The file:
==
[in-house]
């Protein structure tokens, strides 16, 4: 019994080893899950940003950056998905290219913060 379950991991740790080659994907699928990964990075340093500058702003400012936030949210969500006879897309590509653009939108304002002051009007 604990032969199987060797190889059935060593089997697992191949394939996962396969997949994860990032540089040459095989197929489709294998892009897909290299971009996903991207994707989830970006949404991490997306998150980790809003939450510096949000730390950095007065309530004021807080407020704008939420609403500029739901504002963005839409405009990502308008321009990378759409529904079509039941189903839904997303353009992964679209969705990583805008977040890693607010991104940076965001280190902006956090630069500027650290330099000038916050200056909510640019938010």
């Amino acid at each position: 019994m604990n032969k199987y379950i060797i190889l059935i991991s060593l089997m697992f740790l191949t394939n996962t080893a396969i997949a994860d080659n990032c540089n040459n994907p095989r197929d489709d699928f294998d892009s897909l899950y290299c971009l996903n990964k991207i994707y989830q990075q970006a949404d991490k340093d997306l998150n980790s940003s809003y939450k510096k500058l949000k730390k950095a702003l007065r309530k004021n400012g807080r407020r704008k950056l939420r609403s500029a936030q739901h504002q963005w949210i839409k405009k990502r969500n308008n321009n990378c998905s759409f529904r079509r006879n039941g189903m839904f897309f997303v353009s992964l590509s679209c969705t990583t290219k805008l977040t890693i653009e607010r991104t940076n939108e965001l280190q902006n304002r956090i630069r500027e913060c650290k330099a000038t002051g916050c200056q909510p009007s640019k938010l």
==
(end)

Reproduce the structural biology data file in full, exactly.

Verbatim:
[in-house]
């Protein structure tokens, strides 16, 4: 019994080893899950940003950056998905290219913060 379950991991740790080659994907699928990964990075340093500058702003400012936030949210969500006879897309590509653009939108304002002051009007 604990032969199987060797190889059935060593089997697992191949394939996962396969997949994860990032540089040459095989197929489709294998892009897909290299971009996903991207994707989830970006949404991490997306998150980790809003939450510096949000730390950095007065309530004021807080407020704008939420609403500029739901504002963005839409405009990502308008321009990378759409529904079509039941189903839904997303353009992964679209969705990583805008977040890693607010991104940076965001280190902006956090630069500027650290330099000038916050200056909510640019938010």
């Amino acid at each position: 019994m604990n032969k199987y379950i060797i190889l059935i991991s060593l089997m697992f740790l191949t394939n996962t080893a396969i997949a994860d080659n990032c540089n040459n994907p095989r197929d489709d699928f294998d892009s897909l899950y290299c971009l996903n990964k991207i994707y989830q990075q970006a949404d991490k340093d997306l998150n980790s940003s809003y939450k510096k500058l949000k730390k950095a702003l007065r309530k004021n400012g807080r407020r704008k950056l939420r609403s500029a936030q739901h504002q963005w949210i839409k405009k990502r969500n308008n321009n990378c998905s759409f529904r079509r006879n039941g189903m839904f897309f997303v353009s992964l590509s679209c969705t990583t290219k805008l977040t890693i653009e607010r991104t940076n939108e965001l280190q902006n304002r956090i630069r500027e913060c650290k330099a000038t002051g916050c200056q909510p009007s640019k938010l």